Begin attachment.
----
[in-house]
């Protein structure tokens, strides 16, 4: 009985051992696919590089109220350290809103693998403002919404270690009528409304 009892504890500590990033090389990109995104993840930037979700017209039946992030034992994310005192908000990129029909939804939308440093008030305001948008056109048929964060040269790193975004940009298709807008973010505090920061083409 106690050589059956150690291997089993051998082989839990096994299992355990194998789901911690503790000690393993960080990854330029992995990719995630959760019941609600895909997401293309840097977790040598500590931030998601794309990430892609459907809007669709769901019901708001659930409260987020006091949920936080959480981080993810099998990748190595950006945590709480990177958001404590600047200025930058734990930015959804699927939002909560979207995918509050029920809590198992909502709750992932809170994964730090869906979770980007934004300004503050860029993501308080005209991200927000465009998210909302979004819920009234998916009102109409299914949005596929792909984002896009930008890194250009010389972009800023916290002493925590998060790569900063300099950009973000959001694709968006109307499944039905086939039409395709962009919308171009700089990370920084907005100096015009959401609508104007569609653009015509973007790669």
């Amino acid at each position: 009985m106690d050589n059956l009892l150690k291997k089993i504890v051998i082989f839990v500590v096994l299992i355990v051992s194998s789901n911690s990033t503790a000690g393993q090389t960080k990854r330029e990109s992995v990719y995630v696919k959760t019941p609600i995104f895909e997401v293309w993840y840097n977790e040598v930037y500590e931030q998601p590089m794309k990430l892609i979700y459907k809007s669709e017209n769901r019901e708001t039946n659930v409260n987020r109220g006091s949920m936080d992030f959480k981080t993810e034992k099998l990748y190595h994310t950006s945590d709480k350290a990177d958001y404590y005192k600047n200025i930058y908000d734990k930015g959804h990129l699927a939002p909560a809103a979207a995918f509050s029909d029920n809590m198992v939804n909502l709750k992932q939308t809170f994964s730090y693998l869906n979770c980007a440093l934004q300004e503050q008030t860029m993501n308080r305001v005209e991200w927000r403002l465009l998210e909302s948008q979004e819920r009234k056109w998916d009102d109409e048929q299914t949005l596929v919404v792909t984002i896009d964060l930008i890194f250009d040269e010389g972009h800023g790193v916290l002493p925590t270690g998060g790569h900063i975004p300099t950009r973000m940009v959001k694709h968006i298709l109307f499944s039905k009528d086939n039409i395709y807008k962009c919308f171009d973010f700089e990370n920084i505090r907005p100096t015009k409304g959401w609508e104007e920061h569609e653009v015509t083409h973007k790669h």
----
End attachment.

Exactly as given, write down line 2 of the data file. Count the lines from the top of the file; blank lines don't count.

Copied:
């Protein structure tokens, strides 16, 4: 009985051992696919590089109220350290809103693998403002919404270690009528409304 009892504890500590990033090389990109995104993840930037979700017209039946992030034992994310005192908000990129029909939804939308440093008030305001948008056109048929964060040269790193975004940009298709807008973010505090920061083409 106690050589059956150690291997089993051998082989839990096994299992355990194998789901911690503790000690393993960080990854330029992995990719995630959760019941609600895909997401293309840097977790040598500590931030998601794309990430892609459907809007669709769901019901708001659930409260987020006091949920936080959480981080993810099998990748190595950006945590709480990177958001404590600047200025930058734990930015959804699927939002909560979207995918509050029920809590198992909502709750992932809170994964730090869906979770980007934004300004503050860029993501308080005209991200927000465009998210909302979004819920009234998916009102109409299914949005596929792909984002896009930008890194250009010389972009800023916290002493925590998060790569900063300099950009973000959001694709968006109307499944039905086939039409395709962009919308171009700089990370920084907005100096015009959401609508104007569609653009015509973007790669």